Despite being trained in the traditional forms, I never quite gave up looping. Even when selecting equipment, I place high value on looping ability of short pips and my opening attacks are more often a full brush loop rather than the typical "small lift and smash" (against the insistence of my coach), under pressure and if forced away from the table, I instinctively fall back to counterlooping. Not to blame it on equipment, but counterlooping with short pips was hard and I mostly end up loosing such exchanges.

Yesterday, I brushed-off an old Jpen blade, slapped on a 2 year old Tenzone SF on it and went for some fun. Feels like I can loop anything! Over the table, mid-distance, step around and loop serves, felt like superman! It was only a short 40 minute session, but I enjoyed it more than I expected.

If you were in my position, seeing very steady improvements in a hitting game, would you focus on developing it the best you can, or would you give in to your instincts go back to looping?


Last edited by lasta on 24 Oct 2018, 02:42, edited 1 time in total.

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PostPosted: 24 Oct 2018, 02:27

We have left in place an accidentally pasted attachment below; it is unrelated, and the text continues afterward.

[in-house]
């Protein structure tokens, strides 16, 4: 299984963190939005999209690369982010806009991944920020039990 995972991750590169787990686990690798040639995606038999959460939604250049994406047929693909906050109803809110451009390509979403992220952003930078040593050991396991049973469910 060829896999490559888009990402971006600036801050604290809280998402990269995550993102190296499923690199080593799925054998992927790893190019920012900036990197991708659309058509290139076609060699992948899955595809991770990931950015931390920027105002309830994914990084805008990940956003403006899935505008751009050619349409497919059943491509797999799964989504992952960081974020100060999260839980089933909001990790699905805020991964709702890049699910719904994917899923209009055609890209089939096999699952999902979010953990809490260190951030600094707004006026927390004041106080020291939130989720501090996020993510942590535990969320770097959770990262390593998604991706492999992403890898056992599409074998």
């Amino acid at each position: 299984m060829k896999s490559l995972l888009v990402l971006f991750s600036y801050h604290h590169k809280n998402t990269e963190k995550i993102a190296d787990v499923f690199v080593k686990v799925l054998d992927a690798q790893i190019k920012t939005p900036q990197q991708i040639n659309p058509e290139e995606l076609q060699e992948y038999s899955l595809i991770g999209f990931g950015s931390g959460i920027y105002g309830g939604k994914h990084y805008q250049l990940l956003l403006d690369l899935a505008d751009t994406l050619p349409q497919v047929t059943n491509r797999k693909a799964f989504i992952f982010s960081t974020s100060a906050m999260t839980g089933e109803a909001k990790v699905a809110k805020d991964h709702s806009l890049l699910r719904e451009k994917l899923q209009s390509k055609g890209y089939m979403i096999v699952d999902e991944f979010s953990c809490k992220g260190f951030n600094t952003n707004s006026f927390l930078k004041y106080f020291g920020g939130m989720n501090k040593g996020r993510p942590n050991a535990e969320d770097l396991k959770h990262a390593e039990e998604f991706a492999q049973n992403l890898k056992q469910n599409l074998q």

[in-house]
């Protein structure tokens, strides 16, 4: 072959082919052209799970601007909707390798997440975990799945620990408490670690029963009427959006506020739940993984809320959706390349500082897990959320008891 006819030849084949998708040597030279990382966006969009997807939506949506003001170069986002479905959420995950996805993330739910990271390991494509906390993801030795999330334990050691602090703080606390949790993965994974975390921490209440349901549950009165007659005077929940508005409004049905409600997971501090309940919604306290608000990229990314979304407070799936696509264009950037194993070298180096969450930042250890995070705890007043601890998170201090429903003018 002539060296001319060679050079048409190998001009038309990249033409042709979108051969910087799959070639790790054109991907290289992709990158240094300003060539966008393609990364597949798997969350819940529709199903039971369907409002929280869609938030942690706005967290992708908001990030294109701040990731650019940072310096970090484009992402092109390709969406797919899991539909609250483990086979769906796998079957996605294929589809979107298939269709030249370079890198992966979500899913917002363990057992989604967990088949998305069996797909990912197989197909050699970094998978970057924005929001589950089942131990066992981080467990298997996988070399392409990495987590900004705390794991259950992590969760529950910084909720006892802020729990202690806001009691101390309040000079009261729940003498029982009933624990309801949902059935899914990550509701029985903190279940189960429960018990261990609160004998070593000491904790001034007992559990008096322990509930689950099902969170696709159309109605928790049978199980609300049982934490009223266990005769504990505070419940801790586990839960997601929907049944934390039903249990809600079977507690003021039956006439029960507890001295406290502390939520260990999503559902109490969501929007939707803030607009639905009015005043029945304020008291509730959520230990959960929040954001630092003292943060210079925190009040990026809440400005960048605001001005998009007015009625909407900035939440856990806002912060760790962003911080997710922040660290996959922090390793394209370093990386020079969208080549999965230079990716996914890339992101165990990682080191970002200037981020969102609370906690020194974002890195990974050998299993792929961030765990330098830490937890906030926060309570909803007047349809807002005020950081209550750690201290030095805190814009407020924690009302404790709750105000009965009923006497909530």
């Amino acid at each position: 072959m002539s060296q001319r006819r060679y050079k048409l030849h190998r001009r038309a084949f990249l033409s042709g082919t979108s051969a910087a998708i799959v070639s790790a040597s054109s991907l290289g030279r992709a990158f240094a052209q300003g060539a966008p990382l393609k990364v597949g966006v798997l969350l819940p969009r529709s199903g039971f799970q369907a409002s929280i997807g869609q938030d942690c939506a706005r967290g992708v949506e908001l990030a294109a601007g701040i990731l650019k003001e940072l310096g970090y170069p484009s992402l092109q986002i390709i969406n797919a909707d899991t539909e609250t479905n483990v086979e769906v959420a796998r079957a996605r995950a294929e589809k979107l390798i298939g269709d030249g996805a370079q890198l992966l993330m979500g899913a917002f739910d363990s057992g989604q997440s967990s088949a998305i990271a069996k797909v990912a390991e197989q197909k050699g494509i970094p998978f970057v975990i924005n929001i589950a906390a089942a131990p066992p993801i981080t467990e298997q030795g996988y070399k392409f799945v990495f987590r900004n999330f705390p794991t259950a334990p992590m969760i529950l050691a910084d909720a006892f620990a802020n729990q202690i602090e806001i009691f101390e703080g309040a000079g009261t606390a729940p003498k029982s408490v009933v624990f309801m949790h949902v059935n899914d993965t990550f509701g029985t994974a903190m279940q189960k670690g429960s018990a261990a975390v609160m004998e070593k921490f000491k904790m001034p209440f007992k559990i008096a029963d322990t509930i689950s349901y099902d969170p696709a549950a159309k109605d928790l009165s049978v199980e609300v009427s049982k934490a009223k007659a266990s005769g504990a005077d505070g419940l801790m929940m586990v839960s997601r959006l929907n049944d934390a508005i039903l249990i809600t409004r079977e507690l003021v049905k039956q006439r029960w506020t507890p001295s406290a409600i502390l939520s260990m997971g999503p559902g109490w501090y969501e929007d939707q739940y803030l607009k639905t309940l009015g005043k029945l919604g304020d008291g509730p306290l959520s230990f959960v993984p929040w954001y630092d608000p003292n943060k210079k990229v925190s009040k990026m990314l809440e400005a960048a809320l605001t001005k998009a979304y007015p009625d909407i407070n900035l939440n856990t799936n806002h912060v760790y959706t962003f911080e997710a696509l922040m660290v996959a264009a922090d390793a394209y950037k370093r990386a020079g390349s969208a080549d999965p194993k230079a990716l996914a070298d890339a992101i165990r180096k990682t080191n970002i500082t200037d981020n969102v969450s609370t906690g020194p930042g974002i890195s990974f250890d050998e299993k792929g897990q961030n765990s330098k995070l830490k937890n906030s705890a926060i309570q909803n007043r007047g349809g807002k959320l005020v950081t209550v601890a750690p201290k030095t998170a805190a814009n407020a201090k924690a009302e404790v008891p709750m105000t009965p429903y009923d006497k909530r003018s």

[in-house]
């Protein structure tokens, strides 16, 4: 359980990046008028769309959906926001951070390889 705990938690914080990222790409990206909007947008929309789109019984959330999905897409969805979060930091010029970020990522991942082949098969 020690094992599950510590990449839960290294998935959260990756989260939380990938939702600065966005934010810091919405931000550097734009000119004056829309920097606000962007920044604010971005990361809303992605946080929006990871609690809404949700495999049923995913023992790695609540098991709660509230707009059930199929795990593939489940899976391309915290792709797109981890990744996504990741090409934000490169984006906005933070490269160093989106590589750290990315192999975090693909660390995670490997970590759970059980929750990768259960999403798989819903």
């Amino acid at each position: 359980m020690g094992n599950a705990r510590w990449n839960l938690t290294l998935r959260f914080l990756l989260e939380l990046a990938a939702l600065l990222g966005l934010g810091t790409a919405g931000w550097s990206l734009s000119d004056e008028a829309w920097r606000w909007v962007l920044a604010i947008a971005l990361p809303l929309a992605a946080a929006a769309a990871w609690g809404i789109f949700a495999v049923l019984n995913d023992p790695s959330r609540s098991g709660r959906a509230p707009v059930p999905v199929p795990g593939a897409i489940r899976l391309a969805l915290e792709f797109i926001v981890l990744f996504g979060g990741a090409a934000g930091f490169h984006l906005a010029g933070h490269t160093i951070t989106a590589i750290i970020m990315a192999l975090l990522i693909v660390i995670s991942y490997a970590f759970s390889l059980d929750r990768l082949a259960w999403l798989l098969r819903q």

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I would put sp on one side and inverted on the other, develop a bulletproof penhold twiddle, and switch between looping and hitting as the situation dictates.


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PostPosted: 24 Oct 2018, 02:28 
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My canned response is "do what gives you most fun' :).

Before you do that, however, I'd play a few matches with your J-Pen to see how much your level drops (if at all) - practicing loops is fun, but if you suddenly lose twice as much, your 'fun' might be somewhat diminished.

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PostPosted: 24 Oct 2018, 02:47 
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BRS wrote: